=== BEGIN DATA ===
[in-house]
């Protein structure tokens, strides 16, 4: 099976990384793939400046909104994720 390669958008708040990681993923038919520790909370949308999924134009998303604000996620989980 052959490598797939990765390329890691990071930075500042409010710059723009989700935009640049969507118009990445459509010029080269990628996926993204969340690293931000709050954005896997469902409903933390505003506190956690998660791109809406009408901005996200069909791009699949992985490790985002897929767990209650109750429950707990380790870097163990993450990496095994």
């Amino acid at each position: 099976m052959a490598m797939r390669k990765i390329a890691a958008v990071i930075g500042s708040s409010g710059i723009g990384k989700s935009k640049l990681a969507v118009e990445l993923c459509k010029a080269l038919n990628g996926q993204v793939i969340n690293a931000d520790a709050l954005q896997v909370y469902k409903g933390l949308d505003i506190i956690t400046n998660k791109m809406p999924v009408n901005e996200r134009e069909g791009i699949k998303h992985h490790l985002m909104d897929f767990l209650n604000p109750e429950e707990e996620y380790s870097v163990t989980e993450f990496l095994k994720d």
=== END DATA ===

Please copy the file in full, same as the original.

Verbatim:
[in-house]
């Protein structure tokens, strides 16, 4: 099976990384793939400046909104994720 390669958008708040990681993923038919520790909370949308999924134009998303604000996620989980 052959490598797939990765390329890691990071930075500042409010710059723009989700935009640049969507118009990445459509010029080269990628996926993204969340690293931000709050954005896997469902409903933390505003506190956690998660791109809406009408901005996200069909791009699949992985490790985002897929767990209650109750429950707990380790870097163990993450990496095994």
């Amino acid at each position: 099976m052959a490598m797939r390669k990765i390329a890691a958008v990071i930075g500042s708040s409010g710059i723009g990384k989700s935009k640049l990681a969507v118009e990445l993923c459509k010029a080269l038919n990628g996926q993204v793939i969340n690293a931000d520790a709050l954005q896997v909370y469902k409903g933390l949308d505003i506190i956690t400046n998660k791109m809406p999924v009408n901005e996200r134009e069909g791009i699949k998303h992985h490790l985002m909104d897929f767990l209650n604000p109750e429950e707990e996620y380790s870097v163990t989980e993450f990496l095994k994720d």